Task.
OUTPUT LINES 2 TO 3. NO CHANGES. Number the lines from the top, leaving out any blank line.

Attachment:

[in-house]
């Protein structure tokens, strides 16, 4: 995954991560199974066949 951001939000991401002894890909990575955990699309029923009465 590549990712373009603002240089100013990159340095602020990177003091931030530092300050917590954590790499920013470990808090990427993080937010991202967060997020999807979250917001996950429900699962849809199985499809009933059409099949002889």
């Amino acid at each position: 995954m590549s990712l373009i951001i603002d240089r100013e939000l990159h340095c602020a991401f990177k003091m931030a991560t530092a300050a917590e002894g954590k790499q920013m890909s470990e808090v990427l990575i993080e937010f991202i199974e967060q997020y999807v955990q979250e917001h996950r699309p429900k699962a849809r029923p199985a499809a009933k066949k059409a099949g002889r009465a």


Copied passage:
């Protein structure tokens, strides 16, 4: 995954991560199974066949 951001939000991401002894890909990575955990699309029923009465 590549990712373009603002240089100013990159340095602020990177003091931030530092300050917590954590790499920013470990808090990427993080937010991202967060997020999807979250917001996950429900699962849809199985499809009933059409099949002889």
């Amino acid at each position: 995954m590549s990712l373009i951001i603002d240089r100013e939000l990159h340095c602020a991401f990177k003091m931030a991560t530092a300050a917590e002894g954590k790499q920013m890909s470990e808090v990427l990575i993080e937010f991202i199974e967060q997020y999807v955990q979250e917001h996950r699309p429900k699962a849809r029923p199985a499809a009933k066949k059409a099949g002889r009465a």